US Producer Prices Accelerating At Fastest Rate In 12 Months, Wall Street Reacts… | ZeroHedge


From: zerohedge

US Producer Prices Accelerating At Fastest Rate In 12 Months, Wall Street Reacts... | ZeroHedge

Ahead of tomorrow's CPI, traders are eyeing this morning's Producer Prices for any hints that the disinflation trend will return...or not.

The answer is "not!"

April Producer Prices rose 0.5% MoM (vs +0.3% exp), with March's +0.2% MoM revised down to -0.1% MoM. The downward revision did not stop the YoY read rising to 2.2% (from +2.1% in March)...

This is the highest YoY read since April 2023 and is the fourth hotter than expected headline PPI print...

Producer Prices have been aggressively downwardly revised for 4 of the last 7 months...

Services costs soared, dominating April's PPI gains with Energy the second most important factor. Food prices actually declined on a MoM basis.

On a YoY basis, headline PPI's rise was dominated by Services (rising at their hottest since July 2023). For the first time since Feb 2023, none of the underlying factors were negative on a YoY basis...

On a 6-month annualized rate, Final Demand Core Services PPI is rising at its highest since Q3 2021...

After last month's farcical 'seasonally adjusted' gasoline price, April saw the PPI Gasoline index rise (with actual prices at the pump) but still has a long way to go...

Core PPI was worse - rising 0.5% MoM (more than double the +0.2% MoM expected) - which pushed the Core PPI YoY up to +2.4%...

And finally US PPI Final Demand Less Foods Energy and Trade Services rose by 0.4% MoM and 3.1% YoY (the highest in 12 months).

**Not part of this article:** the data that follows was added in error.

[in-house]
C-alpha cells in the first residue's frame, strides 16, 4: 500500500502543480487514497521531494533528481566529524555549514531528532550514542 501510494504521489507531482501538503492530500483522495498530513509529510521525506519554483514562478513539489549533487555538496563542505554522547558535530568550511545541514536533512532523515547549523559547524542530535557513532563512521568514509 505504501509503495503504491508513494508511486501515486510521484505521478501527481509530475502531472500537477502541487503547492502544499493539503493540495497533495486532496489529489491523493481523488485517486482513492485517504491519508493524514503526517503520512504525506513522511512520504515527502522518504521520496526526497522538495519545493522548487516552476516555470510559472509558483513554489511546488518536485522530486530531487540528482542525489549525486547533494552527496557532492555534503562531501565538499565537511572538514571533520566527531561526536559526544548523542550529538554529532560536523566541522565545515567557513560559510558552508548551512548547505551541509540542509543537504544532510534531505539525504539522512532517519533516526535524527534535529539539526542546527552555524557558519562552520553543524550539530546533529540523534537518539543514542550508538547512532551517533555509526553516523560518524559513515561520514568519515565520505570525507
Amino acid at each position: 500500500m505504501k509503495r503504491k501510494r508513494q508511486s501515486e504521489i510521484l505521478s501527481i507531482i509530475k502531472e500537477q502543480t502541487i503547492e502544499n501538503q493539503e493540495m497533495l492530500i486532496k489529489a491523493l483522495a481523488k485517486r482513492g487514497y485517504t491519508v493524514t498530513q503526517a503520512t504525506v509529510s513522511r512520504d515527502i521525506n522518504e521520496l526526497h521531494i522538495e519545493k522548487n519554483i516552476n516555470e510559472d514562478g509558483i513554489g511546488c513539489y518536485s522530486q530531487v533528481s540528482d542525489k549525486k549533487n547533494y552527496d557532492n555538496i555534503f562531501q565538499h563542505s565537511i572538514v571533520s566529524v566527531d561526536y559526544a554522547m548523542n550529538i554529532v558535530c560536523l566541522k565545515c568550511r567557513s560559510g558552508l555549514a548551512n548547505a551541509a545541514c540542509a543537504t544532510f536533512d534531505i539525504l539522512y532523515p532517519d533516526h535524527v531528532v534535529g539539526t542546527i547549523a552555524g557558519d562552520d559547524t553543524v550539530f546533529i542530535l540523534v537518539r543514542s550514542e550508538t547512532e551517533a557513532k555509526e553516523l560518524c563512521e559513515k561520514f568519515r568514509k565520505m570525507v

Worse still the pipeline for primary PPI is not good as intermediate demand is starting to accelerate...

Here are Wall Street's reactions to PPI:

Chris Larkin at E*Trade from Morgan Stanley:

Bespoke Investment Group:

Chris Zaccarelli at Independent Advisor Alliance:

Quincy Krosby at LPL Financial:

Bill Adams at Comerica Bank:

Paul Ashworth at Capital Economics:

Scott Helfstein at Global X:

Over the past month, 'higher prices' have dominated 'lower prices' in recent survey data...

Higher producer prices:

New York Empire manufacturing price paid advanced to 33.7 from 28.7. Philadelphia Fed manufacturing reported prices paid gained to 23.0 from 3.7 in March. Philadelphia Fed non-manufacturing prices paid rose to 31.0 from 26.6 in the prior month. Richmond Fed services prices paid rose to 6.11 from 5.43 in March. Kansas City Fed manufacturing prices paid advanced to 18 from 17. Kansas City Fed services input price growth continued to outpace selling prices. S&P Global manufacturing input cost inflation quickened to hint at sustained near-term upward pressure on selling prices. ISM Manufacturing prices paid gained to 60.9, the highest since June 2022, from 55.8 in March. ISM Services prices paid notched up to 59.2, the highest since January, from 53.4 in March.

Lower producer prices:

New York Fed Services prices paid fell to 53.4 from 55.1 in March. Richmond Fed manufacturing growth rates of prices paid dipped to 2.79 from 3.22 in March Dallas Fed Manufacturing outlook reported prices paid for raw materials dropped to 11.2 from 21.1 in the prior month. Dallas service sector input prices index nudged down to 28.8 from 30.4 in the prior month. S&P Global Service saw input costs slowed from six-month highs in March.

Do you see the 'flation' now, Jay?

So, no, The Fed does not have inflation under control.

However, there is some hope for tomorrow's CPI as many of the drivers for the consumer prices that are echoed in the producer prices are not accelerating...

No reason to be alarmed by PPI... Strong stock market performance drove part of the gains, but airfares down sharply, auto insurance flat, and general consumer goods markups down...

-- Gregory Daco (@GregDaco) May 14, 2024

A big surprise miss tomorrow, of course, would send stocks to the moon (GME-style) and give Powell what he needs to start cutting.


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